Miami-Dade County, once center stage for the U.S. foreclosure crisis, has fallen to fifth place out of the country’s biggest hot spots for distressed properties.
Out of all the homes sold during November 2015, 20.3 percent of them were distressed. That includes homes that were either in some stage or foreclosure or were sold to satisfy an outstanding mortgage through a short sale.
That percentage fell by 1.1 percent year-over-year, but held mostly steady compared to October.
In the top spot was Orlando, which held its title as the country’s biggest offender for distressed properties for much of 2015. Roughly 21.2 percent of all Orlando’s home sales in November were distressed.
Also ahead of Miami-Dade was Tampa with 20.7 percent. Chicago’s share of distressed properties grew to 20.4 percent in November, tying Baltimore for fourth place.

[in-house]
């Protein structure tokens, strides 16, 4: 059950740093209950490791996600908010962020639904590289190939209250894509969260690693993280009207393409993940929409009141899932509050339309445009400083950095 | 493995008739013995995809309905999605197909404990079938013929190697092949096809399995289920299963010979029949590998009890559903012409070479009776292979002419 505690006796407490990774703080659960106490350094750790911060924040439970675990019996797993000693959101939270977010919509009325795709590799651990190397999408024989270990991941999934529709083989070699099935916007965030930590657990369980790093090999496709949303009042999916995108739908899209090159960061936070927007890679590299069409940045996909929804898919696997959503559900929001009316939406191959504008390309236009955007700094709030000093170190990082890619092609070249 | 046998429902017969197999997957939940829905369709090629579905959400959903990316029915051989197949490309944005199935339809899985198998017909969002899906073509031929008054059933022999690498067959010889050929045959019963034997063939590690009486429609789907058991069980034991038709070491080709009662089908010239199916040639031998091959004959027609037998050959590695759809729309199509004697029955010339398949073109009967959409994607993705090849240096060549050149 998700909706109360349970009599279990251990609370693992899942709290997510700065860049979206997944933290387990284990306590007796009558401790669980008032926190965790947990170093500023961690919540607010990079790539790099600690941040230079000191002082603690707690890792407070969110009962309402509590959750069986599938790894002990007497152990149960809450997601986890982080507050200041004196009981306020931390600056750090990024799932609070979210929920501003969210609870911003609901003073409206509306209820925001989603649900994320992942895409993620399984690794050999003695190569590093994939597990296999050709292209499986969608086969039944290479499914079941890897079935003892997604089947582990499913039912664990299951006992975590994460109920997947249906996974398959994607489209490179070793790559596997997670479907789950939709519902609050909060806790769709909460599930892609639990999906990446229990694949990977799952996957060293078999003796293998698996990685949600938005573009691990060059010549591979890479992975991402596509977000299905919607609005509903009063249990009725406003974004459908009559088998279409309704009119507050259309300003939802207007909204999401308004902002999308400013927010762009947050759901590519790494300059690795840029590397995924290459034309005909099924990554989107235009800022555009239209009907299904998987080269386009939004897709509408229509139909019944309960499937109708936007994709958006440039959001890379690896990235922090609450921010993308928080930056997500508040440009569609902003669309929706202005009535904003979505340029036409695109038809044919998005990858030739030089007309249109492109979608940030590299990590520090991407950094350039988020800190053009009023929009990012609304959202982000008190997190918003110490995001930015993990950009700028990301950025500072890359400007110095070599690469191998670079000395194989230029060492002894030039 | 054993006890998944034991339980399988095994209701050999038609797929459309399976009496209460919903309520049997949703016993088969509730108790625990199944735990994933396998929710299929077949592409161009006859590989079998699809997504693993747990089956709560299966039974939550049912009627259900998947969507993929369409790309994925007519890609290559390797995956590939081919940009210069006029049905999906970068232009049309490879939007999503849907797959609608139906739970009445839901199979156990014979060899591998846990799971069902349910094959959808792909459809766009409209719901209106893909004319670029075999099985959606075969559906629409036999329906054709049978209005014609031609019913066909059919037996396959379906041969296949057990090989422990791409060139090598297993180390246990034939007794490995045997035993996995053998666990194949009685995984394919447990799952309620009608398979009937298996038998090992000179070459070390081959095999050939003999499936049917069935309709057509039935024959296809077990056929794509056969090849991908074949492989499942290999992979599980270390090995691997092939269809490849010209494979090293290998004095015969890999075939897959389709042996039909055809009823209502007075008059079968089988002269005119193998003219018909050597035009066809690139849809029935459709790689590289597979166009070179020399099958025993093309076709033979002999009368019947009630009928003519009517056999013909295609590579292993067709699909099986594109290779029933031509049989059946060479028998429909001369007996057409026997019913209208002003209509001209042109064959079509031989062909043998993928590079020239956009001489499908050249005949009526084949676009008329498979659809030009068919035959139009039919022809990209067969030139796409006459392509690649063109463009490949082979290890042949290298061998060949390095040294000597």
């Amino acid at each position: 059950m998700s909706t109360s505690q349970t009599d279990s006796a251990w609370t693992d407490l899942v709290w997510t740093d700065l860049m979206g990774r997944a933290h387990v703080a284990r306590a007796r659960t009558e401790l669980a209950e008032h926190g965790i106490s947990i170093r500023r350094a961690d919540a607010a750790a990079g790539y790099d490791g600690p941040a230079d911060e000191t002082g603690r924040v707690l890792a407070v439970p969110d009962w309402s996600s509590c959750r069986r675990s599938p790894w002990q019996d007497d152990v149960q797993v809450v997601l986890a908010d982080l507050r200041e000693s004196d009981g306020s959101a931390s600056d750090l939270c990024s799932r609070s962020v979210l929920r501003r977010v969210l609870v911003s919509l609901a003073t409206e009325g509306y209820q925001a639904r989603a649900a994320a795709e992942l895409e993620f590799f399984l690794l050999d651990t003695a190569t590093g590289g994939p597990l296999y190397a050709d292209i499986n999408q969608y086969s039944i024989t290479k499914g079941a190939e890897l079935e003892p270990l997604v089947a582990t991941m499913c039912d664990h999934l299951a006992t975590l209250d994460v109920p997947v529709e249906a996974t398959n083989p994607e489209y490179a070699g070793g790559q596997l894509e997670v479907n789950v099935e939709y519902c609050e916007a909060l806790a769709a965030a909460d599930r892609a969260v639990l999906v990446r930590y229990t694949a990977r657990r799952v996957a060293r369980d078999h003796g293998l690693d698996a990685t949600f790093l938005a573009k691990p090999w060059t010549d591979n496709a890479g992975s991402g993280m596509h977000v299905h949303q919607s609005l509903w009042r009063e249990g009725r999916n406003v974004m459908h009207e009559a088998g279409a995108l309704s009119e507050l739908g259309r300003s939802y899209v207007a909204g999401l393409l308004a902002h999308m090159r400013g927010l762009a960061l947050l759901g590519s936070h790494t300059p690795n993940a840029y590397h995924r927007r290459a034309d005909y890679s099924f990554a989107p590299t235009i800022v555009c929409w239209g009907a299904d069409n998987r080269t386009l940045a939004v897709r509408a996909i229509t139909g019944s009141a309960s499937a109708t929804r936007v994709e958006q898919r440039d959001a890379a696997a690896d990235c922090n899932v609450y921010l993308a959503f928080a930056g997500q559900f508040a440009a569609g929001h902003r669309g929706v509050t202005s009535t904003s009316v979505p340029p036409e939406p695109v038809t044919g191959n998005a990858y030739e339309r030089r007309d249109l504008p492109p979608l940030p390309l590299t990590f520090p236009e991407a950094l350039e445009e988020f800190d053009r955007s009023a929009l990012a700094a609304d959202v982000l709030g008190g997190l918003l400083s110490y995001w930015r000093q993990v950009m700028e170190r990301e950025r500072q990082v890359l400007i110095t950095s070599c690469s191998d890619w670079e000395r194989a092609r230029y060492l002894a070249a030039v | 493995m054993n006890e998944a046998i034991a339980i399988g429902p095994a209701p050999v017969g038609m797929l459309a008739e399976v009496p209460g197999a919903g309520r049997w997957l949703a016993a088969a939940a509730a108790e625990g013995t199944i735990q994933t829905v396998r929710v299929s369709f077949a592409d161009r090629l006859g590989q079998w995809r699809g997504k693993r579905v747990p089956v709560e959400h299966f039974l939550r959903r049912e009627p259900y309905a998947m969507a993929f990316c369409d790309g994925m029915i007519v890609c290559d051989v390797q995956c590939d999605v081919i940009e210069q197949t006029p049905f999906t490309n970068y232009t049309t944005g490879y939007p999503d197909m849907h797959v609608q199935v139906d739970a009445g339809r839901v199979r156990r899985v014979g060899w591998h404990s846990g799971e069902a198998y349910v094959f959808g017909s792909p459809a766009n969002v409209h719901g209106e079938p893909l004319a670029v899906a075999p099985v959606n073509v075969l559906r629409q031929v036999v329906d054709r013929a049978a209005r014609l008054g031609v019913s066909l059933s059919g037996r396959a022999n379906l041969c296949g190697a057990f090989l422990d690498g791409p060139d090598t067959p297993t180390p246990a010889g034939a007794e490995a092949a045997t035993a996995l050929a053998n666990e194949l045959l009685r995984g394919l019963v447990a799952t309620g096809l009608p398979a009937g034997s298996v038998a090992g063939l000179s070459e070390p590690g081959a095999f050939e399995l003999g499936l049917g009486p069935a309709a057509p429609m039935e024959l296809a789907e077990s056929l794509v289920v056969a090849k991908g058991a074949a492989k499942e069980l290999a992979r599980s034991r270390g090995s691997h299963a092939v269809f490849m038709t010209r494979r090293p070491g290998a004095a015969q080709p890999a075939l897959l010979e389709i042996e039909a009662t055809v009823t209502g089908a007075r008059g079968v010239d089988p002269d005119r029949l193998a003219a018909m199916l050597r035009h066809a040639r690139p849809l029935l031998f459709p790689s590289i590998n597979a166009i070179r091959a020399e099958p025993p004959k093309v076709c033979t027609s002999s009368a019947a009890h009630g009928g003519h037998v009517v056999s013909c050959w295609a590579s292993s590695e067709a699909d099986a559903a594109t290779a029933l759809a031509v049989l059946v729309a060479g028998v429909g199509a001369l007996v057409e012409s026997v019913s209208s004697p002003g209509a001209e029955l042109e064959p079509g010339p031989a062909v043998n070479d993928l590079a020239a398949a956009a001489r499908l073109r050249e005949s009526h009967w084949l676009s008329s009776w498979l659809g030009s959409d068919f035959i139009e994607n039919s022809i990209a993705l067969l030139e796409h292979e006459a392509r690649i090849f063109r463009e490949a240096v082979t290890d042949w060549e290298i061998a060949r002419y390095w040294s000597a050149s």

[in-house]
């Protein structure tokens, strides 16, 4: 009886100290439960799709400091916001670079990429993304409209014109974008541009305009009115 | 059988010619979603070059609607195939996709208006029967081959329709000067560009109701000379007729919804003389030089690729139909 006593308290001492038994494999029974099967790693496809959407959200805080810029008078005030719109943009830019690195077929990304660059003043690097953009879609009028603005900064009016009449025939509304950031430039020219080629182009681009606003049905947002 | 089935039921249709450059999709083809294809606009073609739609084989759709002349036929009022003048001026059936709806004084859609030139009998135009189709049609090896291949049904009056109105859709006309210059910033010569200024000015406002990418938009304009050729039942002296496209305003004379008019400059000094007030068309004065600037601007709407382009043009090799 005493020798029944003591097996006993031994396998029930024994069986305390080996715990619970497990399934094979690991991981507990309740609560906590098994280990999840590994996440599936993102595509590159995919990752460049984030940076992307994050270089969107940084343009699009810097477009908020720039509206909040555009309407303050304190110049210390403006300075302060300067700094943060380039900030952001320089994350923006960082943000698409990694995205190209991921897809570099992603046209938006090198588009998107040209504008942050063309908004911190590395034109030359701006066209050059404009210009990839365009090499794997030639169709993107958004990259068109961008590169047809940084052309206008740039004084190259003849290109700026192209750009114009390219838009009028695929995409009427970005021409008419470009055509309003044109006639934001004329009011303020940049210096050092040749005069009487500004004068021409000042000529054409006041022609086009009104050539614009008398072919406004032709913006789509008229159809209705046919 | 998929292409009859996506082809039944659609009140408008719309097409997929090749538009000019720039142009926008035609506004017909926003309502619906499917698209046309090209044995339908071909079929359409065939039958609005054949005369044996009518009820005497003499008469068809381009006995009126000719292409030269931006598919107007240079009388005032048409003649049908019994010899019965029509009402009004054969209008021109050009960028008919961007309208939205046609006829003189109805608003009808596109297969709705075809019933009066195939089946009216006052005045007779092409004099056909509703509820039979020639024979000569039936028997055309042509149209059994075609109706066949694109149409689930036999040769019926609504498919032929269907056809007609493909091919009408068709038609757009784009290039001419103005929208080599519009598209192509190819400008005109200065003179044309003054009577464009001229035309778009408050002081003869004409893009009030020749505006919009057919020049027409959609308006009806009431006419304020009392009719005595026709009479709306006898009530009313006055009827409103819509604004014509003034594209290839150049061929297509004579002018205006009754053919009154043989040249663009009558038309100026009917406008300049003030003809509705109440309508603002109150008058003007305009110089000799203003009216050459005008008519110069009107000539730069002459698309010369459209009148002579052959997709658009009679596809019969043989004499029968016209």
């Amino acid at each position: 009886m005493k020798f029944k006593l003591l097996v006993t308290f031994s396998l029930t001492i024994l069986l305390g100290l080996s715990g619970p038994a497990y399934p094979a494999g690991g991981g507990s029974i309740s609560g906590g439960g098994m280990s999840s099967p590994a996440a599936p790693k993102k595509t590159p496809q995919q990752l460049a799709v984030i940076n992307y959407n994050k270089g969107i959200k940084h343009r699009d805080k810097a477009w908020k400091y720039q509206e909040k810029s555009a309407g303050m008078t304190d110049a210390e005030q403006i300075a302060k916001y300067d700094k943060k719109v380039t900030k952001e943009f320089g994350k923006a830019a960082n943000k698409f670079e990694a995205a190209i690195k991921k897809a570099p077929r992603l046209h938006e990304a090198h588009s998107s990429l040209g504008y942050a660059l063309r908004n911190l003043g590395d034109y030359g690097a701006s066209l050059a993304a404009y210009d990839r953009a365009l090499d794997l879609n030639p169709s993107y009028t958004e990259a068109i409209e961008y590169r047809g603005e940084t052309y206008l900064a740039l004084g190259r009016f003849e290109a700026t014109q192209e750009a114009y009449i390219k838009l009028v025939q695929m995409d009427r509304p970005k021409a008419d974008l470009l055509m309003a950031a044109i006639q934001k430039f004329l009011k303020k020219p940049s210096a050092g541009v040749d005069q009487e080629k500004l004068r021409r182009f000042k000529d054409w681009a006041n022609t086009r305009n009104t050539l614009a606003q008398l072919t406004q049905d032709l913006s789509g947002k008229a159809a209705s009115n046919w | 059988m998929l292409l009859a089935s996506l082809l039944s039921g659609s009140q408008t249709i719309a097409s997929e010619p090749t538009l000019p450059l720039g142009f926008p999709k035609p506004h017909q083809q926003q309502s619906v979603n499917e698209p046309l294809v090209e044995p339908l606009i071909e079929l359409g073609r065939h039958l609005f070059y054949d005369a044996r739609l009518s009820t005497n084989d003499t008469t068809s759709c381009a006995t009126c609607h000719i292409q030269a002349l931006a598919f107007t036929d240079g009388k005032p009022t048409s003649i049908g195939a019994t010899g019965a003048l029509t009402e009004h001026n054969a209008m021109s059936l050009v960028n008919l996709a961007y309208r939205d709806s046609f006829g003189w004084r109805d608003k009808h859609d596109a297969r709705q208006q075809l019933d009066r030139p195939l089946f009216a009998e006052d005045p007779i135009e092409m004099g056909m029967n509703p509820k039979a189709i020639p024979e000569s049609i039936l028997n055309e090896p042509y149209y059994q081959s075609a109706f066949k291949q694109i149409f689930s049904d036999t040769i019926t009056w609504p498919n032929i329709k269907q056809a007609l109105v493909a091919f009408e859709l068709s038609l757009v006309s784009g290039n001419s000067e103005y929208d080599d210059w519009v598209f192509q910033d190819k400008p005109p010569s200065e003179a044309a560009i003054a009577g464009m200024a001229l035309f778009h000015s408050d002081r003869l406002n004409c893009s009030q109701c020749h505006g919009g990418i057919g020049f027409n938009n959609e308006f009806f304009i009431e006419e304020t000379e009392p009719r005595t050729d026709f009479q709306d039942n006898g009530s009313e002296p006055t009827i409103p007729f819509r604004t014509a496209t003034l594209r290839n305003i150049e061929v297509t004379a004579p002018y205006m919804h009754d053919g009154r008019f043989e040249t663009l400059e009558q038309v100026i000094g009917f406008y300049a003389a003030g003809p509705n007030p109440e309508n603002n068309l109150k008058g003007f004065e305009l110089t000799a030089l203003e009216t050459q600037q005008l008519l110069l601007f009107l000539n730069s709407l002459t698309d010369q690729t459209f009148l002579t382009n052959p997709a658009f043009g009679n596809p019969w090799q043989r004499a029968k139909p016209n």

Despite Miami’s falling rate of distressed properties, the county still posted a share much higher than the national rate. About 11.9 percent of U.S. home sales during November were distressed — down 1.9 percent year-over-year.
Miami-Dade County’s residential market has slowed dramatically in recent months, thanks in part to these declining distressed properties. Both sales volume and pricing have begun wavering county-wide, and a glut of new inventory has piled up for both condos and single-family homes. — Sean Stewart-Muniz